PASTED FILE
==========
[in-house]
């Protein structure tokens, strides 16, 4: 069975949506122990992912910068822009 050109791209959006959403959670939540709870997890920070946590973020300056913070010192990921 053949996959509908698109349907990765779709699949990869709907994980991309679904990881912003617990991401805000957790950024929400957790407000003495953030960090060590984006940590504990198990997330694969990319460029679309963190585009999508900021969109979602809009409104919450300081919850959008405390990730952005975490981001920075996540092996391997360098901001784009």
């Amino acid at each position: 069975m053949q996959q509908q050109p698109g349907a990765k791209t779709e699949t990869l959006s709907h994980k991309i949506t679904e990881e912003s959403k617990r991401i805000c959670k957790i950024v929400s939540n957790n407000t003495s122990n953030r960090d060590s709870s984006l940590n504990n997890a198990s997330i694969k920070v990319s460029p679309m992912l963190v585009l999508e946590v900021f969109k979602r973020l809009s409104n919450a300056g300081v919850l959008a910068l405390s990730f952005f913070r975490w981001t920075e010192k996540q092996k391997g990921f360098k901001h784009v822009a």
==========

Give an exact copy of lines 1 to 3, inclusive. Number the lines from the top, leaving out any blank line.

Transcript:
[in-house]
């Protein structure tokens, strides 16, 4: 069975949506122990992912910068822009 050109791209959006959403959670939540709870997890920070946590973020300056913070010192990921 053949996959509908698109349907990765779709699949990869709907994980991309679904990881912003617990991401805000957790950024929400957790407000003495953030960090060590984006940590504990198990997330694969990319460029679309963190585009999508900021969109979602809009409104919450300081919850959008405390990730952005975490981001920075996540092996391997360098901001784009």
């Amino acid at each position: 069975m053949q996959q509908q050109p698109g349907a990765k791209t779709e699949t990869l959006s709907h994980k991309i949506t679904e990881e912003s959403k617990r991401i805000c959670k957790i950024v929400s939540n957790n407000t003495s122990n953030r960090d060590s709870s984006l940590n504990n997890a198990s997330i694969k920070v990319s460029p679309m992912l963190v585009l999508e946590v900021f969109k979602r973020l809009s409104n919450a300056g300081v919850l959008a910068l405390s990730f952005f913070r975490w981001t920075e010192k996540q092996k391997g990921f360098k901001h784009v822009a």